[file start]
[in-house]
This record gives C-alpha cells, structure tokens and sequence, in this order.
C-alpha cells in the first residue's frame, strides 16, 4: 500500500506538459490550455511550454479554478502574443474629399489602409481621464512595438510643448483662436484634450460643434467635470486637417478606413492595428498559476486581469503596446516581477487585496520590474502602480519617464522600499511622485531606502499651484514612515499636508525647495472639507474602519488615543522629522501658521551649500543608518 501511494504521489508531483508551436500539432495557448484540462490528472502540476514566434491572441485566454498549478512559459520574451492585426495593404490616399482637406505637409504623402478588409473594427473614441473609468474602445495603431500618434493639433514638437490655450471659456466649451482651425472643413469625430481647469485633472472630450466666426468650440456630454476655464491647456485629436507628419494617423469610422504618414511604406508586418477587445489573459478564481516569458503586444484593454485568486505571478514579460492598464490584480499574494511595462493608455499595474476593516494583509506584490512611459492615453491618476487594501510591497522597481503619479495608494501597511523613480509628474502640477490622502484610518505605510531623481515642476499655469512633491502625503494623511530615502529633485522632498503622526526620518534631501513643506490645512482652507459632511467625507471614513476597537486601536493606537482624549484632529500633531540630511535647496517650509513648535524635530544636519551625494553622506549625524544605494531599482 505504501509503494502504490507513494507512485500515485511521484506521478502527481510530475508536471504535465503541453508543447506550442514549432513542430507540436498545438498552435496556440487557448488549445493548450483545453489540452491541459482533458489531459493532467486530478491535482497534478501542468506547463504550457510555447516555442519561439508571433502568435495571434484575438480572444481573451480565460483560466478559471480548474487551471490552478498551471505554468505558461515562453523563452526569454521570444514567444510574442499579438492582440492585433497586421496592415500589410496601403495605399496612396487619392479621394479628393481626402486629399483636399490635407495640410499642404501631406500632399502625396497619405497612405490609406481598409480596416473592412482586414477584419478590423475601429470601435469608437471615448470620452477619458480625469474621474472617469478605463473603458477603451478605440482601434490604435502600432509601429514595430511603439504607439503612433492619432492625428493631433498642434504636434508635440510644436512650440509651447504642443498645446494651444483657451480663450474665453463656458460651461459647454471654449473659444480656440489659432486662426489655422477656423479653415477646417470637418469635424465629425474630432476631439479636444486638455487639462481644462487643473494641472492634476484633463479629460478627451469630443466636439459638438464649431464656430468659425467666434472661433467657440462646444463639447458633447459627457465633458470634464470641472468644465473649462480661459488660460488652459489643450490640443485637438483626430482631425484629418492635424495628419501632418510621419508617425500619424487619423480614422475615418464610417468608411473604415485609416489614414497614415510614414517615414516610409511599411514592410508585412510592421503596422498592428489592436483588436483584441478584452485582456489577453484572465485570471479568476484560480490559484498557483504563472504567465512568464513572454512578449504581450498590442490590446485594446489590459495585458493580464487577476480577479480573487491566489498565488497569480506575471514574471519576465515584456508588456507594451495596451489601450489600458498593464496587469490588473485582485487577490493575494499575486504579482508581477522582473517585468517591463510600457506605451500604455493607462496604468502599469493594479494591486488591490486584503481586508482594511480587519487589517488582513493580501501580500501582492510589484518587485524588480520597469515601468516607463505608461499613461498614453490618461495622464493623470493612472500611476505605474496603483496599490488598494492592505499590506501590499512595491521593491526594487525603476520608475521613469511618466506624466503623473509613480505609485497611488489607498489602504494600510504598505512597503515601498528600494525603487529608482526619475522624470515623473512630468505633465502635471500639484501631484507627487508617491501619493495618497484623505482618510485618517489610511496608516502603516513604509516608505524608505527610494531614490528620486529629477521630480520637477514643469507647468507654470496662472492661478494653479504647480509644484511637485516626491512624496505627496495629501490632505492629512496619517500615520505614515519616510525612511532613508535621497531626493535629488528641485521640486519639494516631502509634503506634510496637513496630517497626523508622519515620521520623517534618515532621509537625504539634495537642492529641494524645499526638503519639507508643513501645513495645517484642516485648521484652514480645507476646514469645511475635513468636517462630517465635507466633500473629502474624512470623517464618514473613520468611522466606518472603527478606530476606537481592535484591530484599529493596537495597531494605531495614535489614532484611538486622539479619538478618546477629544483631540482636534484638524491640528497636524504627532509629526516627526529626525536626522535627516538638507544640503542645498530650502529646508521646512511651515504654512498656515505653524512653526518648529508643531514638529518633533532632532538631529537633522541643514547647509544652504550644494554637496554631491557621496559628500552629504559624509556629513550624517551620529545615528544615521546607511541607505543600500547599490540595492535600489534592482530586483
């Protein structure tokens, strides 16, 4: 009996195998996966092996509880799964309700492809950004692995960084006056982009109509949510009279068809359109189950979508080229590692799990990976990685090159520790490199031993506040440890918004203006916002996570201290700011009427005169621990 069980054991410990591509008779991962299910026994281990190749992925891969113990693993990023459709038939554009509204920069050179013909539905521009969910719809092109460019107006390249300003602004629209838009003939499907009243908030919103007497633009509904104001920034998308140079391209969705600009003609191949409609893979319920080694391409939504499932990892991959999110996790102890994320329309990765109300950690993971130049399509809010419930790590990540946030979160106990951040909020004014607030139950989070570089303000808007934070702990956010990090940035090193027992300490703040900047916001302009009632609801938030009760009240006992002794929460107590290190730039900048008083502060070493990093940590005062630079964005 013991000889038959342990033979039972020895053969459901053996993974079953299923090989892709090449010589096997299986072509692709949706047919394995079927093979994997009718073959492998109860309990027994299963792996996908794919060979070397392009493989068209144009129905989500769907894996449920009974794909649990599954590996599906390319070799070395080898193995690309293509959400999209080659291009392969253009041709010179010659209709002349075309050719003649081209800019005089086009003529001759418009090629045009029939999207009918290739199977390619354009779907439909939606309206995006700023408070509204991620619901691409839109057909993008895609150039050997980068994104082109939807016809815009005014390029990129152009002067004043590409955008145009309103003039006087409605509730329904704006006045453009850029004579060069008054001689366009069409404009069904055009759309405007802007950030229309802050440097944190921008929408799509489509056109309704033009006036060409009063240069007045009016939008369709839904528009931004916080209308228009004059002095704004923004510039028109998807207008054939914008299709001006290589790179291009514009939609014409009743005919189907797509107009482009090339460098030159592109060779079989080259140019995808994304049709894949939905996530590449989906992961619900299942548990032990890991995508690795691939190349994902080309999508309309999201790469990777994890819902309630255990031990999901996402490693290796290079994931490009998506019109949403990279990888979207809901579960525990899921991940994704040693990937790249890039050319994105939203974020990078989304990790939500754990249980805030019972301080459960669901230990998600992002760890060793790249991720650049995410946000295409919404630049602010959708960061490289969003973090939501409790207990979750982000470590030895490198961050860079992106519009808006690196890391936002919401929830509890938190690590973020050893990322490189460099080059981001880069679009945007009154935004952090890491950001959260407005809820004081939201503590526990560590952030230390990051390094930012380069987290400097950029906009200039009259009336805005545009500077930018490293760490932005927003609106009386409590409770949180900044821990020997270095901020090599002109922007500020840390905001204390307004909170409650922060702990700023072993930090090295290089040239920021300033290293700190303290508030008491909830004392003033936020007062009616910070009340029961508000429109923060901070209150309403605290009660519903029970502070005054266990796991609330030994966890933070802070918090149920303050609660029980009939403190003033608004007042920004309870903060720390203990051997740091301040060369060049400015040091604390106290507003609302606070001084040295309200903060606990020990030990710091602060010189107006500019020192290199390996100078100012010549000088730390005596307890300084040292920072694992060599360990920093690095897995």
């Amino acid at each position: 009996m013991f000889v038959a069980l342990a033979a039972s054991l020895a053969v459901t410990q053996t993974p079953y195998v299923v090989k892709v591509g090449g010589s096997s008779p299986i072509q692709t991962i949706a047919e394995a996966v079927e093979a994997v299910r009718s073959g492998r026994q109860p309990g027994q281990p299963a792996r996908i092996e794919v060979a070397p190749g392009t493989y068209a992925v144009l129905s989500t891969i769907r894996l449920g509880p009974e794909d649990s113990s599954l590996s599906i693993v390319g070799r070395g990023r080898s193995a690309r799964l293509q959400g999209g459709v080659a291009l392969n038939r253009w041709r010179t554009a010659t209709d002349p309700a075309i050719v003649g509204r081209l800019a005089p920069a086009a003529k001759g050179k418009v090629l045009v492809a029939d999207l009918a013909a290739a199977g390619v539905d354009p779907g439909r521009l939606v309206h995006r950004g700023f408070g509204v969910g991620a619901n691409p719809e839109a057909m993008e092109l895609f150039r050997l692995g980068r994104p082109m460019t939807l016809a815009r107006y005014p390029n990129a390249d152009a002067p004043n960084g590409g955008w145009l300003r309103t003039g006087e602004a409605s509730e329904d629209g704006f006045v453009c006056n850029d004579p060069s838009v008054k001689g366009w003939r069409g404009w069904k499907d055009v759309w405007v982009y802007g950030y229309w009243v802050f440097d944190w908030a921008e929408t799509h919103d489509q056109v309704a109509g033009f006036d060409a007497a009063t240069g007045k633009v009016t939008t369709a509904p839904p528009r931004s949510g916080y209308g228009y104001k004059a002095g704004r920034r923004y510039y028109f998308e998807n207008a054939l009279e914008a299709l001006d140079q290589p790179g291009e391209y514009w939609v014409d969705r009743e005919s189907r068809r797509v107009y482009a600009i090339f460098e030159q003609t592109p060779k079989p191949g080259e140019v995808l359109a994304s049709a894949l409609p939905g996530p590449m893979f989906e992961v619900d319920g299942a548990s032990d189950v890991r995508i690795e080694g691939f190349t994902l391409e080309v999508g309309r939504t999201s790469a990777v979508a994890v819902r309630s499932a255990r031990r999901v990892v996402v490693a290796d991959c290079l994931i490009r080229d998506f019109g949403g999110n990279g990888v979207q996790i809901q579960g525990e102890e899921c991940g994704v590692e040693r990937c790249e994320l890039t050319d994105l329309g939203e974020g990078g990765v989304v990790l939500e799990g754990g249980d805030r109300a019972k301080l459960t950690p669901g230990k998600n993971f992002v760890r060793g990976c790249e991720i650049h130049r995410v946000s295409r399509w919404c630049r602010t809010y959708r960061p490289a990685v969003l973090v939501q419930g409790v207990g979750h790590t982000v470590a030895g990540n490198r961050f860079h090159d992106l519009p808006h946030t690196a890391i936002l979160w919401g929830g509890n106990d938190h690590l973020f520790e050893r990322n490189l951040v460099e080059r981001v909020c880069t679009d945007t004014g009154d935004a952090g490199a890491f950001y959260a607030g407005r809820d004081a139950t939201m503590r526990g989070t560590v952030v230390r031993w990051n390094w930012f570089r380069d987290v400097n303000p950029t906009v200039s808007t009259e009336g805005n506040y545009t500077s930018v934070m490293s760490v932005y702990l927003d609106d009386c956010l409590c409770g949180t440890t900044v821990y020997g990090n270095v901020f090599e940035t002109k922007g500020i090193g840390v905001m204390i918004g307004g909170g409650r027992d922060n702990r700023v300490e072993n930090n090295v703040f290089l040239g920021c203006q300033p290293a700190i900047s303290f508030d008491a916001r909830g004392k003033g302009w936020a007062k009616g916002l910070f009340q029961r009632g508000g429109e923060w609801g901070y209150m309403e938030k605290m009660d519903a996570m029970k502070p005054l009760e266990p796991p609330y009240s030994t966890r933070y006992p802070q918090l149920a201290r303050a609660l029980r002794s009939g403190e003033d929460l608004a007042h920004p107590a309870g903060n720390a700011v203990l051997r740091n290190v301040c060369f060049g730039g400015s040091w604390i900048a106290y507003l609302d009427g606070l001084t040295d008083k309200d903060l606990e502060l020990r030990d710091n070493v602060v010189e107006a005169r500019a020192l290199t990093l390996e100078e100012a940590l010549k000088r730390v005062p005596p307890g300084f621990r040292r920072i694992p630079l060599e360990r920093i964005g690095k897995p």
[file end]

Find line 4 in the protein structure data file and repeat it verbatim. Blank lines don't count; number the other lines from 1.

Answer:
């Protein structure tokens, strides 16, 4: 009996195998996966092996509880799964309700492809950004692995960084006056982009109509949510009279068809359109189950979508080229590692799990990976990685090159520790490199031993506040440890918004203006916002996570201290700011009427005169621990 069980054991410990591509008779991962299910026994281990190749992925891969113990693993990023459709038939554009509204920069050179013909539905521009969910719809092109460019107006390249300003602004629209838009003939499907009243908030919103007497633009509904104001920034998308140079391209969705600009003609191949409609893979319920080694391409939504499932990892991959999110996790102890994320329309990765109300950690993971130049399509809010419930790590990540946030979160106990951040909020004014607030139950989070570089303000808007934070702990956010990090940035090193027992300490703040900047916001302009009632609801938030009760009240006992002794929460107590290190730039900048008083502060070493990093940590005062630079964005 013991000889038959342990033979039972020895053969459901053996993974079953299923090989892709090449010589096997299986072509692709949706047919394995079927093979994997009718073959492998109860309990027994299963792996996908794919060979070397392009493989068209144009129905989500769907894996449920009974794909649990599954590996599906390319070799070395080898193995690309293509959400999209080659291009392969253009041709010179010659209709002349075309050719003649081209800019005089086009003529001759418009090629045009029939999207009918290739199977390619354009779907439909939606309206995006700023408070509204991620619901691409839109057909993008895609150039050997980068994104082109939807016809815009005014390029990129152009002067004043590409955008145009309103003039006087409605509730329904704006006045453009850029004579060069008054001689366009069409404009069904055009759309405007802007950030229309802050440097944190921008929408799509489509056109309704033009006036060409009063240069007045009016939008369709839904528009931004916080209308228009004059002095704004923004510039028109998807207008054939914008299709001006290589790179291009514009939609014409009743005919189907797509107009482009090339460098030159592109060779079989080259140019995808994304049709894949939905996530590449989906992961619900299942548990032990890991995508690795691939190349994902080309999508309309999201790469990777994890819902309630255990031990999901996402490693290796290079994931490009998506019109949403990279990888979207809901579960525990899921991940994704040693990937790249890039050319994105939203974020990078989304990790939500754990249980805030019972301080459960669901230990998600992002760890060793790249991720650049995410946000295409919404630049602010959708960061490289969003973090939501409790207990979750982000470590030895490198961050860079992106519009808006690196890391936002919401929830509890938190690590973020050893990322490189460099080059981001880069679009945007009154935004952090890491950001959260407005809820004081939201503590526990560590952030230390990051390094930012380069987290400097950029906009200039009259009336805005545009500077930018490293760490932005927003609106009386409590409770949180900044821990020997270095901020090599002109922007500020840390905001204390307004909170409650922060702990700023072993930090090295290089040239920021300033290293700190303290508030008491909830004392003033936020007062009616910070009340029961508000429109923060901070209150309403605290009660519903029970502070005054266990796991609330030994966890933070802070918090149920303050609660029980009939403190003033608004007042920004309870903060720390203990051997740091301040060369060049400015040091604390106290507003609302606070001084040295309200903060606990020990030990710091602060010189107006500019020192290199390996100078100012010549000088730390005596307890300084040292920072694992060599360990920093690095897995």